The paper provides a broadly sketched argument about the importance of state-law and its limits, and the way current developments in international relations and international law tend to transform it without displacing its key position among legal systems in general. It argues that state law is (at least until present time) the most comprehensive law-based social organization within its domain. A standing which is manifested by acknowledged legitimacy by those subject to it (or many of them) and sovereignty, namely independence or external bodies. The paper argues that globalisation (broadly conceived) and attending developments in international greatly reduce the sovereignty of states, and transform its legitimate authority within its domain. None of this heralds the elimination of the state, but it does affect the character of states, and poses theories of law with new challenges, including the need to take more seriously legal systems that are not systems of state-law.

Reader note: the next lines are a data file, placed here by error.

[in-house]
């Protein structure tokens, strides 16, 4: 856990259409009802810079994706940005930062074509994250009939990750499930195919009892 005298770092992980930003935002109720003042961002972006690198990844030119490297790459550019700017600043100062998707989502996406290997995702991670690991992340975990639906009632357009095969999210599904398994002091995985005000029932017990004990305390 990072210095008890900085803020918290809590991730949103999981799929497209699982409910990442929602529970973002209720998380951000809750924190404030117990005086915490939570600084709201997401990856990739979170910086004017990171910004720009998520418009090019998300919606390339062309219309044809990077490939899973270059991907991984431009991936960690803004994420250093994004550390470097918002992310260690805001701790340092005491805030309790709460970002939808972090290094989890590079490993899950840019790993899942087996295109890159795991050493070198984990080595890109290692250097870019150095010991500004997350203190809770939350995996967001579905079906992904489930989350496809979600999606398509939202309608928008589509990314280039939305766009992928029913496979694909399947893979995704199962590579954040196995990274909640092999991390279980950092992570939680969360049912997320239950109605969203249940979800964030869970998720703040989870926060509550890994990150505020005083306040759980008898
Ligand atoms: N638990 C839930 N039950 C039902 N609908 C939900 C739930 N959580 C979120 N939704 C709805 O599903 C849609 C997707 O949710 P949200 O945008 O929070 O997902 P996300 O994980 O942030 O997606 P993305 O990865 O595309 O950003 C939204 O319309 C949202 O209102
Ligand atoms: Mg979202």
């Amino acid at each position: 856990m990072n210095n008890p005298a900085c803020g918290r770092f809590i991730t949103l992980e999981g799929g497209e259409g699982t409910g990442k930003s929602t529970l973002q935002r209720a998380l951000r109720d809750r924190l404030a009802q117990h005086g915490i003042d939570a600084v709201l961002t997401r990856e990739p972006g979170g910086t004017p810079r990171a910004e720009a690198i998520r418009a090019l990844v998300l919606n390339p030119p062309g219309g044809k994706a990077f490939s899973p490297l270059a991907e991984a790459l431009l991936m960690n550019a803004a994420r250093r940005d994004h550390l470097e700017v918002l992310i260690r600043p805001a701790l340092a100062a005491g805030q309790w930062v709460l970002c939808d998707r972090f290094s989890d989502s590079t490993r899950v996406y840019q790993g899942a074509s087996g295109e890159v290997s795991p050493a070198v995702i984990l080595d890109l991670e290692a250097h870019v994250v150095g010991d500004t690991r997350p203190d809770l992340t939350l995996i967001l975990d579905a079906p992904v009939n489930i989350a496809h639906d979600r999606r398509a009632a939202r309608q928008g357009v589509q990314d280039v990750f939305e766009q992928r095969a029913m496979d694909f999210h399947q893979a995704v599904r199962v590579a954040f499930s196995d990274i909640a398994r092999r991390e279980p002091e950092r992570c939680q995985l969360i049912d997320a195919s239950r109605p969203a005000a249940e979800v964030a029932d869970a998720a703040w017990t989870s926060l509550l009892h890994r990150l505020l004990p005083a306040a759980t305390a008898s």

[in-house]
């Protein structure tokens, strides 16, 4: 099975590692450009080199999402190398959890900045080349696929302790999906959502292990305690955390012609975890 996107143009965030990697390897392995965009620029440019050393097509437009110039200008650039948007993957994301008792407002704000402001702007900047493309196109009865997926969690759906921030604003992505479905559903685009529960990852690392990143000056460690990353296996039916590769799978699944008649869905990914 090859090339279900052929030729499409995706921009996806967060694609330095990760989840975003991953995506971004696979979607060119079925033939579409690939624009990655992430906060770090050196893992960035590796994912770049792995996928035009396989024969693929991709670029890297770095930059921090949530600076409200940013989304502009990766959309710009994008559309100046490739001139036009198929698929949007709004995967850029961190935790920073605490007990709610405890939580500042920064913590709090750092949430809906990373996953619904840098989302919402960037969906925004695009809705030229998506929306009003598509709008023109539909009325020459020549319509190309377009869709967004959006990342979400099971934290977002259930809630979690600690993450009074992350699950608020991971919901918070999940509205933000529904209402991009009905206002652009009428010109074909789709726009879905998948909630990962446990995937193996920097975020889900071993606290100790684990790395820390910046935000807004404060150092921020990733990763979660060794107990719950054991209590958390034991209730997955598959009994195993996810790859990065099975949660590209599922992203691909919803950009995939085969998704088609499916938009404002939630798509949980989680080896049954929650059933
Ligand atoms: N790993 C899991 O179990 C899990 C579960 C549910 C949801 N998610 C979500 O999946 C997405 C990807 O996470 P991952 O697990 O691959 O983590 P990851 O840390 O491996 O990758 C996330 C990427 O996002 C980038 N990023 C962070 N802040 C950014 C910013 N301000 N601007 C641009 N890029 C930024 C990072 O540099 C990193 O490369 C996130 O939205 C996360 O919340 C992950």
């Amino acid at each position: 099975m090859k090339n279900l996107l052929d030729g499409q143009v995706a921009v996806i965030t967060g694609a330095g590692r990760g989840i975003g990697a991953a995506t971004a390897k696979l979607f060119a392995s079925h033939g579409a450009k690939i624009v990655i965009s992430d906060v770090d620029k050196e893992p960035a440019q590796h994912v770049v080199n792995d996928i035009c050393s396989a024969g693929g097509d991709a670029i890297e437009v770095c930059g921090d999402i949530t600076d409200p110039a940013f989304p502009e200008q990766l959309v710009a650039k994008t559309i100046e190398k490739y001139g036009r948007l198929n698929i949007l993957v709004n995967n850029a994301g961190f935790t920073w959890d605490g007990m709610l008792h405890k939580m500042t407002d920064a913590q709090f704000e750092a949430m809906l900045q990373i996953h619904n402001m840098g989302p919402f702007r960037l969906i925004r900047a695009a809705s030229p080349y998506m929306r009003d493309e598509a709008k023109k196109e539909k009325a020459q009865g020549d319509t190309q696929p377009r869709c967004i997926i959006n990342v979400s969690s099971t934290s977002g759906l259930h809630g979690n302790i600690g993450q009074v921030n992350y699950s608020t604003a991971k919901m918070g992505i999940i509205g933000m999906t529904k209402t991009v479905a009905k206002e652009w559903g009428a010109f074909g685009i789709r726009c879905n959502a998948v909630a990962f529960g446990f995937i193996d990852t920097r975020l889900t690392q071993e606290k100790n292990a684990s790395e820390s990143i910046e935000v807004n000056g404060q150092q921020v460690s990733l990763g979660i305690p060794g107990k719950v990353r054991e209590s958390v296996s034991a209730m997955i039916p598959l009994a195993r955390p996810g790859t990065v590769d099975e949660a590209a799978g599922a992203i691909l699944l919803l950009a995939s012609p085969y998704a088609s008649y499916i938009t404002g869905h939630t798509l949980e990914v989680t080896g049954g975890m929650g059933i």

Tuesday, October 14, 2014
Raz: Why the State?
Joseph Raz (Univ. of Oxford - Law; King's College London - Law; Columbia Univ. - Law) has posted Why the State? Here's the abstract: